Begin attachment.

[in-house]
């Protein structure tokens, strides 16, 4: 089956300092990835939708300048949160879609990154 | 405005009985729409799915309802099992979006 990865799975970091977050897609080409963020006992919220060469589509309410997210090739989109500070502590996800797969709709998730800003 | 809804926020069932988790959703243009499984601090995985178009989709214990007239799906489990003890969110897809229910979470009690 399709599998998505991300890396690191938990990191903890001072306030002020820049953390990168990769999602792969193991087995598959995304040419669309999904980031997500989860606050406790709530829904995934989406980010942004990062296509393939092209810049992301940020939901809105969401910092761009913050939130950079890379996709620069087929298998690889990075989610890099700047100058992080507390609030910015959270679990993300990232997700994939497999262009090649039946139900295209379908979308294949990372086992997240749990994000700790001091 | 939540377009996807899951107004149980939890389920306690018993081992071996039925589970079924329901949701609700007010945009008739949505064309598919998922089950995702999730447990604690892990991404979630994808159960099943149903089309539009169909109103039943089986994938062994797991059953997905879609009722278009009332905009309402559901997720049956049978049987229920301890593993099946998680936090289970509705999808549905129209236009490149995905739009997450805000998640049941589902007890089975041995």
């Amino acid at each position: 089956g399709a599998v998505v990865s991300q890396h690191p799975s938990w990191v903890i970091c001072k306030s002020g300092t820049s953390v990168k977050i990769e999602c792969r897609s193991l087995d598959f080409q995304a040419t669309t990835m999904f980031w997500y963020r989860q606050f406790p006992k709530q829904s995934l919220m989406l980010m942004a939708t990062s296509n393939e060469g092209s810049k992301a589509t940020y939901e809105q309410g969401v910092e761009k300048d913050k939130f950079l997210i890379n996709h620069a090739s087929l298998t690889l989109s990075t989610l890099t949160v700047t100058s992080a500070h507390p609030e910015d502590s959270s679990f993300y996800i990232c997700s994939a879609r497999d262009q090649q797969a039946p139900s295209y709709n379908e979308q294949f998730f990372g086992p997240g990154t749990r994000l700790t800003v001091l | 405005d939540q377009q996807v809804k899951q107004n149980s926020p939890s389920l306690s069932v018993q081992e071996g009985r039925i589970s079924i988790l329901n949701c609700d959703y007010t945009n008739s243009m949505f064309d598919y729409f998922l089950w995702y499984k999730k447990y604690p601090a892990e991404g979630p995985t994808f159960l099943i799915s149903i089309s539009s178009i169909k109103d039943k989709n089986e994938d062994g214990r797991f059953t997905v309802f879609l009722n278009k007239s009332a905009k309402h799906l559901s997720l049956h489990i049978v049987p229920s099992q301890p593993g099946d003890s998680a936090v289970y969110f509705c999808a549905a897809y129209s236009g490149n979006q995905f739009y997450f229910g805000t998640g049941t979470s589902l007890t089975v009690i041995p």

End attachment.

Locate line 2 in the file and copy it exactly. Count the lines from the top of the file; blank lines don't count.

């Protein structure tokens, strides 16, 4: 089956300092990835939708300048949160879609990154 | 405005009985729409799915309802099992979006 990865799975970091977050897609080409963020006992919220060469589509309410997210090739989109500070502590996800797969709709998730800003 | 809804926020069932988790959703243009499984601090995985178009989709214990007239799906489990003890969110897809229910979470009690 399709599998998505991300890396690191938990990191903890001072306030002020820049953390990168990769999602792969193991087995598959995304040419669309999904980031997500989860606050406790709530829904995934989406980010942004990062296509393939092209810049992301940020939901809105969401910092761009913050939130950079890379996709620069087929298998690889990075989610890099700047100058992080507390609030910015959270679990993300990232997700994939497999262009090649039946139900295209379908979308294949990372086992997240749990994000700790001091 | 939540377009996807899951107004149980939890389920306690018993081992071996039925589970079924329901949701609700007010945009008739949505064309598919998922089950995702999730447990604690892990991404979630994808159960099943149903089309539009169909109103039943089986994938062994797991059953997905879609009722278009009332905009309402559901997720049956049978049987229920301890593993099946998680936090289970509705999808549905129209236009490149995905739009997450805000998640049941589902007890089975041995």